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New Carissa, 1999
  PREPARATIONS CONTINUE TO TOW THE NEW CARISSA
  UNIFIED COMMAND CONFIRMS EARLIER REPORT OF VESSEL CONDITION
  HELICOPTER ACTIVITES UNDERWAY TO PREPARE FOR NEW CARISSA'S TOW TO SEA
  NUMBERS ESTABLISHED TO REPORT OILED WILDLIFE, RECEIVE CLEANUP TRAINING
  CREWS COMPLETE PREPARATIONS TO NEW TOWLINE, EXPECT TO MAKE CONNECTION TOMORROW
  ESTIMATED NUMBER OF BIRDS IMPACTED BY OIL FROM THE NEW CARISSA REPORTED
  CREWS EXPECT TO SPEND MORNING CONNECTING TUG AND BOW OF NEW CARISSA
  SCIENTIFIC ANALYSIS SOUGHT BY THE UNIFIED COMMAND INDICATES OIL ON BEACHES MAY BE FROM NEW CARISSA
  BOW OF NEW CARISSA BEGINS TO TURN TOWARD SEA
  BOW OF NEW CARISSA FACING WEST
  EFFORTS TO REFLOAT BOW OF NEW CARISSA WILL CONTINUE EARLY TOMORROW MORNING
  REMAINING WESTERN SNOWY PLOVERS RELEASED FROM REHABILITATION IN COOS BAY
  BOW OF NEW CARISSA BEGINS TRIP TO SEA
  COMMERCIAL SHELLFISH HARVESTING AND RECREATIONAL CLAMMING REOPENED IN YAQUINA BAY
  BOW OF NEW CARISSA TRAVELS 40 MILES DURING FIRST DAY AT SEA
  TUG SEA VICTORY AND BOW OF NEW CARISSA MAKING GOOD PROGRESS
  NEW CARISSA MIDWAY TO FINAL RESTING PLACE
  BEACH CLEAN UP EFFORTS CONTINUE
  UNIFIED COMMAND BEGINS IMPLEMENTING PLAN FOR STERN OF NEW CARISSA
  OFFICIALS DECIDE ON PLAN FOR SINKING BOW OF NEW CARISSA
  NAVY DESTROYER DAVID R. RAY ARRIVES AT SINKING SITE
  BOW OF NEW CARISSA SINKS TO RESTING SITE
  OIL SKIMMER OREGON RESPONDER DOES NOT FIND OIL AFTER BOW OF NEW CARISSA SINKS
  OVERFLIGHT OF NEW CARISSA RESTING SITE FINDS VERY LITTLE OIL

ESTIMATED NUMBER OF BIRDS IMPACTED BY OIL FROM THE NEW CARISSA REPORTED

Waldport, Ore., March 5, 1999 2000 hours

The Oregon Department of Fish and Wildlife and the US Fish and Wildlife Service announced today that a total of 99 oiled birds have been through rehabilitation since the New Carissa was first grounded in Coos Bay, and 105 oiled birds have been found dead.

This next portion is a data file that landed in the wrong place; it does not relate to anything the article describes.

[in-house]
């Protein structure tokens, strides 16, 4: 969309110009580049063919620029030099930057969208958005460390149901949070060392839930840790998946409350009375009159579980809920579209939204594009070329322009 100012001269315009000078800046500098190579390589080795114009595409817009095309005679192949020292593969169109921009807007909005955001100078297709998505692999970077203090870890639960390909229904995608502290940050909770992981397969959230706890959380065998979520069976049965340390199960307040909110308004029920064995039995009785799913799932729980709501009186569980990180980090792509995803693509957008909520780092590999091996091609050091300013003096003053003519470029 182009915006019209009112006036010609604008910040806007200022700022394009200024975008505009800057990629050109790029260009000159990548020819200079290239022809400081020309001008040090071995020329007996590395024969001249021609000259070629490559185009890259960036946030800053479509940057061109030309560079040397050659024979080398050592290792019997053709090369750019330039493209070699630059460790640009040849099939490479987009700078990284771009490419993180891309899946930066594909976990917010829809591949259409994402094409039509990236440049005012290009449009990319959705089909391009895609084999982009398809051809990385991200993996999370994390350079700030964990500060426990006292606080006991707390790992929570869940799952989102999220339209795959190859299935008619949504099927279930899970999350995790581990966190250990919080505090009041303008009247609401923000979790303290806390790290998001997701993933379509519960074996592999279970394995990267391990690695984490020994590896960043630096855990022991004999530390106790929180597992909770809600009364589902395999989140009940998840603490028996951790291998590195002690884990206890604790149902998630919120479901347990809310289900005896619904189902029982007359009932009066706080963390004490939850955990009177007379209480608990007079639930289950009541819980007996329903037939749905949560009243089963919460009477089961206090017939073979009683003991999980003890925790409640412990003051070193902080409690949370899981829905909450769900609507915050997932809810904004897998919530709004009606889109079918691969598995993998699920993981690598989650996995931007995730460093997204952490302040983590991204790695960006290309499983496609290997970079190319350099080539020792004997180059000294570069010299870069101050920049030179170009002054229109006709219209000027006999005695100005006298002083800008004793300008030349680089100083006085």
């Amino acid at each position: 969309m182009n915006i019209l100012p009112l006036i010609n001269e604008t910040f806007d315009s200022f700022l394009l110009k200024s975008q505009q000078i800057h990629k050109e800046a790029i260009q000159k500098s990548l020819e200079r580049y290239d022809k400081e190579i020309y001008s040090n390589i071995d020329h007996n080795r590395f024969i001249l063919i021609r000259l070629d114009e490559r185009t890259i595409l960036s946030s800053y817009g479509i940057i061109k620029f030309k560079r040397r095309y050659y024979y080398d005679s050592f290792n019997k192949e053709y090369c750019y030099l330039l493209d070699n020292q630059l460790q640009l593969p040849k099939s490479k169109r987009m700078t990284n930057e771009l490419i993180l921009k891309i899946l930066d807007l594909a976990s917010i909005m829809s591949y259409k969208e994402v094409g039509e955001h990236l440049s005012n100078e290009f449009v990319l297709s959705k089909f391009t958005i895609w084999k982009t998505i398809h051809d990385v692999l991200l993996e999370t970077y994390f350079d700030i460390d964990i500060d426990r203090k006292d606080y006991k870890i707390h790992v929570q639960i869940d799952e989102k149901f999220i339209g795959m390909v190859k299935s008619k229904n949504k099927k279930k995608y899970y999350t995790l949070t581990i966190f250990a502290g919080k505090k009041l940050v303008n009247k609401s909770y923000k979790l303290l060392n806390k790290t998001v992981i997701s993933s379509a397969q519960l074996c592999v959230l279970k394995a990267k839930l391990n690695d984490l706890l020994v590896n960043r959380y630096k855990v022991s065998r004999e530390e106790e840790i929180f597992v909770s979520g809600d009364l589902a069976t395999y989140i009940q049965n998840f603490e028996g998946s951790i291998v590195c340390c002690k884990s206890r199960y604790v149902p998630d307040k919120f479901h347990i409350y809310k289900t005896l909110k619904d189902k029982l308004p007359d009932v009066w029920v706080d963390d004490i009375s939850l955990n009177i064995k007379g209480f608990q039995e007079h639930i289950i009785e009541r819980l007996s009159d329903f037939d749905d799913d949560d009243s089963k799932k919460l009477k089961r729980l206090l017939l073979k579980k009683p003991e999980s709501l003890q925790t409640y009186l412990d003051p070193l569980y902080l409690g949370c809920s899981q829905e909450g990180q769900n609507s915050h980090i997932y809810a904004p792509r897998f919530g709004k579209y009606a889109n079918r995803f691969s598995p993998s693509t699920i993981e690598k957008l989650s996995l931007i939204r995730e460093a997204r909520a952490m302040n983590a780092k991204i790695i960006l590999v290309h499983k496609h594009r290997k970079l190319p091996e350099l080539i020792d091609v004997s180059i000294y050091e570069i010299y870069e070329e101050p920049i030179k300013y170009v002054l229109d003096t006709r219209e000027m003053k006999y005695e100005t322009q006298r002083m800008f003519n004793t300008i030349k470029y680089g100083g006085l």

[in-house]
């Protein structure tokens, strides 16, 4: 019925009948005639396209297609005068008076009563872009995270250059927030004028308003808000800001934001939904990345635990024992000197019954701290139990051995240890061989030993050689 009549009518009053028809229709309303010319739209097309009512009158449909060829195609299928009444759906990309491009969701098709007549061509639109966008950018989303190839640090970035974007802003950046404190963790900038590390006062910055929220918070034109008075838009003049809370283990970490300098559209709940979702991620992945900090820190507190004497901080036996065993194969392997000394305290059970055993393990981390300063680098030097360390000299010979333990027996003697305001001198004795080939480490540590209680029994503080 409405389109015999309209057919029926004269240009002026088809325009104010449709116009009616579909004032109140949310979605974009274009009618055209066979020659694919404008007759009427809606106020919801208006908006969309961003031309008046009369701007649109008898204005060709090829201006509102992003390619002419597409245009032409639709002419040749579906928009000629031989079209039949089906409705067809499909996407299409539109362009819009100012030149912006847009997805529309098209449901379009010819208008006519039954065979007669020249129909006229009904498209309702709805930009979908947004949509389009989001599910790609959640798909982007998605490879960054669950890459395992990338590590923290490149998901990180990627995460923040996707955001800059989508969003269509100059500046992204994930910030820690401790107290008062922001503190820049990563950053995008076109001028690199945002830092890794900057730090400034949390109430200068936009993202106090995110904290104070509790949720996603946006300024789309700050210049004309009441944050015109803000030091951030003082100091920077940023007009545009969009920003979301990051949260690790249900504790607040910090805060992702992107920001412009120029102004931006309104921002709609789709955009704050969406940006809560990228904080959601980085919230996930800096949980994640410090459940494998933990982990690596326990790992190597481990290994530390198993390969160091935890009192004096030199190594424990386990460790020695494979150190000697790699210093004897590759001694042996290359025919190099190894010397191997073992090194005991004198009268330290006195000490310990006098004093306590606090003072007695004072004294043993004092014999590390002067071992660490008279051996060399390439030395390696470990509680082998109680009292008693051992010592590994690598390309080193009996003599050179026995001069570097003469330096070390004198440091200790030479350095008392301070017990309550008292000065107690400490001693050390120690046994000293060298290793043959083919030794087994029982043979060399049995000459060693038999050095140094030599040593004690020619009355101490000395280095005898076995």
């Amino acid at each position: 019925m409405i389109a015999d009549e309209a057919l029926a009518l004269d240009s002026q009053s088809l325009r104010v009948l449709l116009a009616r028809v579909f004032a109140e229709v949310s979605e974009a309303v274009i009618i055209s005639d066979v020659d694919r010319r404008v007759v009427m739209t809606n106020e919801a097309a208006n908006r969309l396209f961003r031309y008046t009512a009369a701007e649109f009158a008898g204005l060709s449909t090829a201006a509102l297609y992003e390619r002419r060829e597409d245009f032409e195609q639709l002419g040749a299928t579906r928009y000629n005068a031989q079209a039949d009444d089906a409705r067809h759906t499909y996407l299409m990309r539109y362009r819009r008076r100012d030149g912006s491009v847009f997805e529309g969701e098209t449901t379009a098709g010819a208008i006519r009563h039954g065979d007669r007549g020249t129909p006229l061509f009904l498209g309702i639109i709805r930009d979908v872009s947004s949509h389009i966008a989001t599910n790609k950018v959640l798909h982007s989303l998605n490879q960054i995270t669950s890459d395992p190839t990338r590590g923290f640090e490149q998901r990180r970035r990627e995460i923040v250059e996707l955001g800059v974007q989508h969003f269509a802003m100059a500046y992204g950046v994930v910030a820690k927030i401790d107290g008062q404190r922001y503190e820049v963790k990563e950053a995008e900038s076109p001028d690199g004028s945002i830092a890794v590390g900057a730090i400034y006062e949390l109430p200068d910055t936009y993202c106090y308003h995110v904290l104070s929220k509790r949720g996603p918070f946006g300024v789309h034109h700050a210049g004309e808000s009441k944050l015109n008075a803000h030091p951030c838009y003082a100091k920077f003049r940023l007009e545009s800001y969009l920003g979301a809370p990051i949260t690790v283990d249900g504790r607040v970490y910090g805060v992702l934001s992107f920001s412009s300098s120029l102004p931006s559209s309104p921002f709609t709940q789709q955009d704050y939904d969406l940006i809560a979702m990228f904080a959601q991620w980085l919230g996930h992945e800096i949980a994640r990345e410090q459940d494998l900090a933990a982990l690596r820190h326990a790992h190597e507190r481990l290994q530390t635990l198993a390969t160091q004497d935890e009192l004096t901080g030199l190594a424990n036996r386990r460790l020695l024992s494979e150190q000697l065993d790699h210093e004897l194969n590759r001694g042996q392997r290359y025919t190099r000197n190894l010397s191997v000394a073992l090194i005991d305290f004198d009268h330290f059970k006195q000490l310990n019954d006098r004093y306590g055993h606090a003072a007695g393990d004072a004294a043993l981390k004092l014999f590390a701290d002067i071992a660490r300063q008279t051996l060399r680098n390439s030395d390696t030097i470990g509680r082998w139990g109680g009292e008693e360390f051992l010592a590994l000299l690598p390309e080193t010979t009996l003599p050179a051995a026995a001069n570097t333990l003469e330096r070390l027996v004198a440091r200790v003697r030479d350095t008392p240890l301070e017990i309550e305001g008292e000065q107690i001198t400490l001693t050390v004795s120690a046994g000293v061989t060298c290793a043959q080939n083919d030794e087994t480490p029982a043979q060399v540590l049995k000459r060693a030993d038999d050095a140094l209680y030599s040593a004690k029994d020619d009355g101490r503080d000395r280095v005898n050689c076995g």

"Environmentally, the two beachings of the New Carissa on the Oregon Coast are considered a single incident," said Rebecca Goggans, a biologist with the Oregon Department of Fish and Wildlife. "Oiled birds may travel significant distances, and there is no way for us to tell where a bird might have been affected. Birds found with oil on their feathers in Waldport may have come in contact with the oil in Coos Bay, and vice versa."

Individuals who find oiled or dead birds or other wildlife on the beaches should not handle the wildlife. They should call (541) 563-7614 between 7:00 a.m. and 6:00 p.m. PST and give the amount of oil seen on the wildlife and its location.

Since Tuesday night, when the bow section arrived in Waldport, about 2,000 gallons of oil have leaked, according to analysis from the National Oceanic Atmospheric Administration. The Unified Command believes about 50,000 to 70,000 gallons of oil leaked from the New Carissa when it was in Coos Bay, and about 10,000 to 14,000 gallons of that evaporated.

Survey crews on March 4 and 5 reported an estimated 20 percent of live birds seen between Yachats and Yaquina Bay are oiled. This is consistent with results in Coos Bay. The most current numbers for wildlife affected since the New Carissa first leaked oil on February 8, 1999 follow:

 

  • A total of 116 birds have been through the International Bird Research and Rescue Center (IBRRC) set up in Coos Bay.
  • Of the 116 birds that have gone through rehabilitation, 99 had visible oil on them. A total of 50 birds have been released from rehabilitation.
  • There are currently 10 snowy plovers in rehabilitation. Seven were released last Friday, February 26.
  • 242 birds have been found dead since the vessel first leaked oil; 105 of those had visible oil on them.
  • Biologists will not know the cause of death of the other 137 until post mortem exams are performed. They believe some may have died from winter storms, disease, starvation, predation or some may have ingested oil.



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